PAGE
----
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Miniature Gardening: Imagine Enormous Possibilities

  • Written by Molbak's

By Molbak’s

Molbak’s was thrilled to welcome best-selling author, Janit Calvo, to a special seminar and book-signing event. Calvo’s book, "Gardening in Miniature: Create Your Own Tiny Living World" is a customer-favorite at Molbak’s and Amazon.com, and the reason is simple: Miniature gardening sparks our imaginations in a very big way. 

The fascination with miniature forms is nothing new. The first known human artifact is a tiny female replica that dates back to 35,000 to 40,000 BC. Dollhouses and model railways have been delighting hobbyists for centuries. Teacup poodles, dwarf plant varieties, matchbox cars—miniaturized versions of the original are all around us, more charming and captivating because of their size.

But don’t let the whimsical, playful nature of miniature worlds deceive you. "Some seem to think its child’s play and not for real gardeners," Calvo explains. "But gardening in miniature can be as challenging as designing a full-sized garden; proportion and scale, elements of garden design, and sustainability all need to be considered."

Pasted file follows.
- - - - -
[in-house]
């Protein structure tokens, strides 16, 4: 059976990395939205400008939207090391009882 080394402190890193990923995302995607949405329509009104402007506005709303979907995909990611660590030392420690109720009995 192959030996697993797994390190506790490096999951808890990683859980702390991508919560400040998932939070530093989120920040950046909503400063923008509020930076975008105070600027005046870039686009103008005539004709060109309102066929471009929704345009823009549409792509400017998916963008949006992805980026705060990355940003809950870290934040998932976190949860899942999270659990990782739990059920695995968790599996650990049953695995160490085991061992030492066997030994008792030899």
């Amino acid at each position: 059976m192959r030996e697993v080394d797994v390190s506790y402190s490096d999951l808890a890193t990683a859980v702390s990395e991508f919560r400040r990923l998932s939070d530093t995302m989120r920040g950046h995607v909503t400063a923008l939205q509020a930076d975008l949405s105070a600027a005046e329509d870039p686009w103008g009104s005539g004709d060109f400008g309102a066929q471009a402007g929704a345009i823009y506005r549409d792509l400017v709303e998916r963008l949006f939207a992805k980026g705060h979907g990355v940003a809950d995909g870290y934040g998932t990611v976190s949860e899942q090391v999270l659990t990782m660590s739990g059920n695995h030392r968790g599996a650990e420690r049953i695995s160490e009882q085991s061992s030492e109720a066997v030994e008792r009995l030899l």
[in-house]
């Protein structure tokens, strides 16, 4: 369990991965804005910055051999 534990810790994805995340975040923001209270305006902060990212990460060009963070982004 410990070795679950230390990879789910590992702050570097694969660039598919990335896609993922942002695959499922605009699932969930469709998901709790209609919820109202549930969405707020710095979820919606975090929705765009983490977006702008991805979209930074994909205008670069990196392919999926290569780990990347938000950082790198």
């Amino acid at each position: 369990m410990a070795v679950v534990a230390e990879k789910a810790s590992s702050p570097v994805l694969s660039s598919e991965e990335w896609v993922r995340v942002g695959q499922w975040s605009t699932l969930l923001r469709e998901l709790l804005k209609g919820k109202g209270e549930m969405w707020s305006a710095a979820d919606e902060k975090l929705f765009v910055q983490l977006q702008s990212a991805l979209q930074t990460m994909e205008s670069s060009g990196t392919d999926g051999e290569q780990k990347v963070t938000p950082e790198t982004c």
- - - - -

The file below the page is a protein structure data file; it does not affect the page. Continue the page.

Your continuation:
Here’s a quick overview of how to get started creating your own mini-garden:

1. Think it up. Miniature gardens start and end with imagination.  Think of the story you want your mini garden to tell, then consider what container and elements you’ll need to bring your scene to life.

2. Round it up. Sometimes just one tiny piece of inspiration—a mini watering can, a pint-sized Gazebo, a wee ceramic sleigh—can spark an idea that turns into a delightfully complete scene. Finding the elements to fill your mini-world takes patience and creativity, but remember: the search is half the fun.

3. Set it up. After you’ve tracked down the right plants and elements for your miniature garden, experiment with arranging them atop the soil. Place the larger elements first then decide where you want the smaller pieces to live.

4. Plant it up. Once the overall design is established, dig in. Plant the plants with the largest root mass first. Dig a hole for the roots, plant and smooth out the soil, then move onto the next plant.

5. Spruce it up. When finished planting, smooth the soil a final time, gently water the entire surface with a sprinkling can, and press soil down lightly with your fingertips. (This will help keep your soil contained and keep your patios, paths and hardscaping tidy.) Incorporate your paths, and design elements and stake them in place if necessary.

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